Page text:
Almost a third of black, asian and minority ethnic (BAME) NHS staff have been the victim of bullying, harassment or abuse from colleagues in the past year, according to new data.
In the latest NHS Workforce Race Equality Standard (WRES) report, 29 per cent of BAME staff reported experiencing this, up from 27 per cent in 2016. Fewer than a quarter (24 per cent) of white colleagues in the NHS reported similar treatment.
The WRES report, launched in April 2015, measures the experience and career opportunities of both BAME and white NHS workers using nine indicators, including workforce representation, training, access to promotion and exposure to discrimination.
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This latest report shows that five years after the organisation launched a drive to improve race equality in the health service, BAME NHS staff reported a worsening experience. The latest figures found 15 per cent of BAME staff have been personally discriminated against by a manager, team leader or other colleague at work, compared to 6 per cent of white NHS workers.
Speaking at a British Medical Journal event on race and the NHS, which coincided with the publication of the WRES report, Sir Simon Stevens, chief executive of the NHS, said the report “holds a mirror up to the NHS”.
“The NHS is the largest employer of [BAME] people in the country, and this latest assessment of race equality in the health service shows both how far we’ve come and how far we still have to go,” Stevens said. “Patients get better care when their doctors, nurses and other staff feel valued and are treated fairly.”
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The report also found there had been a rise in staff reporting abuse and bullying from patients and the public. Almost a third (30 per cent) of BAME staff reported experiencing harassment, bullying or abuse from patients, patients’ relatives or the public, compared to 29 per cent in 2018.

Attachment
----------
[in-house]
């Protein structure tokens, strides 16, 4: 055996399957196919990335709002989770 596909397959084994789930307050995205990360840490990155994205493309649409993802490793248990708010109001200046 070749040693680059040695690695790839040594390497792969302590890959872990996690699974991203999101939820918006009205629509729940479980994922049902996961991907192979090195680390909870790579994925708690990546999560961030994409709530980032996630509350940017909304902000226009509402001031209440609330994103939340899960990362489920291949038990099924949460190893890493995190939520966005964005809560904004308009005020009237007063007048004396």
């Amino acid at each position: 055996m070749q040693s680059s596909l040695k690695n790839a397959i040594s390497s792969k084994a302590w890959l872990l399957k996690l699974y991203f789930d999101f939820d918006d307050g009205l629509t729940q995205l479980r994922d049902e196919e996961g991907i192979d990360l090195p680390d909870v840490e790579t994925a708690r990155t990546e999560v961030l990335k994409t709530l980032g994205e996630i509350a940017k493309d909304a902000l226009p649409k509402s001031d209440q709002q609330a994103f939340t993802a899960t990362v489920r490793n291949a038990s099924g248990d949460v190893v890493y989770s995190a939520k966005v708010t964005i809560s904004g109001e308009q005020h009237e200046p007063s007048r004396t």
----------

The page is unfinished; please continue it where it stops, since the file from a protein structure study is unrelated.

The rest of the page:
The WRES data coincided with the release of the NHS staff survey for England, which included responses from 569,440 workers. It indicated harassment and abuse was on the rise more generally in the health service.
Almost a third (29 per cent) of NHS workers have been bullied, harassed or abused in the past year by patients and members of the public, the survey found. It revealed one in five (19 per cent) reported being bullied by other colleagues, and 12 per cent by managers.
Additionally, 7.7 per cent of staff reported being discriminated against by their manager or colleagues in the last year, down from 8.1 per cent in 2018. Of those saying they experienced discrimination at work, almost half (45 per cent) cited their ethnic background as the reason for such discrimination, up 4 per cent from last year.
Responding to the figures, Niall Dickson, chief executive of the NHS Confederation, said the healthcare sector had “still not slain the dragon of discrimination”. The gap in the experience between BAME and white staff when it came to workplace violence had widened, he highlighted, adding that while the results of the survey were better overall than in previous years, it was a “disgrace” that many NHS staff faced violence, bullying and discrimination.
Dr Helena McKeown, chief officer at the British Medical Association, said it was an “intolerable” situation. It was particularly upsetting that BAME employees suffered discrimination and abuse more frequently than white colleagues, she said.
“The NHS could not survive without the incredible contribution of BAME doctors, and we all owe them a huge debt of gratitude – and the NHS owes them a duty of care,” McKeown said. “All staff must feel confident coming forward when they are subject to abuse or harassment, and must do so in the knowledge that something will be done.”
She called on the NHS to create a more supportive working environment that was “fair and rooted in equality and respectfulness”, and to take “decisive” action where staff were subject to abusive behaviours.